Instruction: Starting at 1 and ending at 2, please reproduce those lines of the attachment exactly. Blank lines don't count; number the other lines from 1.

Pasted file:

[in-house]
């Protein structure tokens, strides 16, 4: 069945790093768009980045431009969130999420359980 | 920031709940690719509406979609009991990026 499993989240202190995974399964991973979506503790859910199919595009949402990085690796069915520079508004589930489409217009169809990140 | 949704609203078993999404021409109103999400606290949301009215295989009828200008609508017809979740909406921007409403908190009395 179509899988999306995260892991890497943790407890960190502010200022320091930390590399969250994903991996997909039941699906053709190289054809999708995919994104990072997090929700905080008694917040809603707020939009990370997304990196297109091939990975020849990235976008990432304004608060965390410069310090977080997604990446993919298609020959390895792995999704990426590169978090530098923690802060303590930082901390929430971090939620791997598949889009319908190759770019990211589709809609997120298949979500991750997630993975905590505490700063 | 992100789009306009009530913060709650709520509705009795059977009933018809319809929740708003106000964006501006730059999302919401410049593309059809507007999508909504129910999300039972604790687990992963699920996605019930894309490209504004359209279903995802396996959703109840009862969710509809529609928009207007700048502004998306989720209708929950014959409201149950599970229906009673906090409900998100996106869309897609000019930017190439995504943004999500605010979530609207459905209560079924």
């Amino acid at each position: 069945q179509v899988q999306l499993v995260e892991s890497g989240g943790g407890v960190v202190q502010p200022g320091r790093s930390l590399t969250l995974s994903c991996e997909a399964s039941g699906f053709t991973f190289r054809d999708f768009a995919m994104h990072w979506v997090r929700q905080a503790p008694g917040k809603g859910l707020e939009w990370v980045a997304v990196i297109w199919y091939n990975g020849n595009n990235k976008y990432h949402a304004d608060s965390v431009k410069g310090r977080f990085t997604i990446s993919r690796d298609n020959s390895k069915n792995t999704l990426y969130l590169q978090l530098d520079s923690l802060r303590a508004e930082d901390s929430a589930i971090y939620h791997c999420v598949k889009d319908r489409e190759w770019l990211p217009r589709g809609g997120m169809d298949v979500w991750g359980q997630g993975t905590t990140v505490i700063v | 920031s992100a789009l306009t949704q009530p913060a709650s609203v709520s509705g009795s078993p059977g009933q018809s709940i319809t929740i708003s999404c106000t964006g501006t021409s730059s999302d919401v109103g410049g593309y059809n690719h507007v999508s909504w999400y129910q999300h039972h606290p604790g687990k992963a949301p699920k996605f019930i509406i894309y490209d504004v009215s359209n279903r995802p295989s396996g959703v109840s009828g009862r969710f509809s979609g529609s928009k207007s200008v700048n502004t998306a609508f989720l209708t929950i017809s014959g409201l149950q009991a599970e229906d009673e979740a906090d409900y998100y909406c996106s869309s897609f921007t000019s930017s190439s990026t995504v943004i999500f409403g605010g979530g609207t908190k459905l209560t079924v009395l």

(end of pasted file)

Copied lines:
[in-house]
């Protein structure tokens, strides 16, 4: 069945790093768009980045431009969130999420359980 | 920031709940690719509406979609009991990026 499993989240202190995974399964991973979506503790859910199919595009949402990085690796069915520079508004589930489409217009169809990140 | 949704609203078993999404021409109103999400606290949301009215295989009828200008609508017809979740909406921007409403908190009395 179509899988999306995260892991890497943790407890960190502010200022320091930390590399969250994903991996997909039941699906053709190289054809999708995919994104990072997090929700905080008694917040809603707020939009990370997304990196297109091939990975020849990235976008990432304004608060965390410069310090977080997604990446993919298609020959390895792995999704990426590169978090530098923690802060303590930082901390929430971090939620791997598949889009319908190759770019990211589709809609997120298949979500991750997630993975905590505490700063 | 992100789009306009009530913060709650709520509705009795059977009933018809319809929740708003106000964006501006730059999302919401410049593309059809507007999508909504129910999300039972604790687990992963699920996605019930894309490209504004359209279903995802396996959703109840009862969710509809529609928009207007700048502004998306989720209708929950014959409201149950599970229906009673906090409900998100996106869309897609000019930017190439995504943004999500605010979530609207459905209560079924």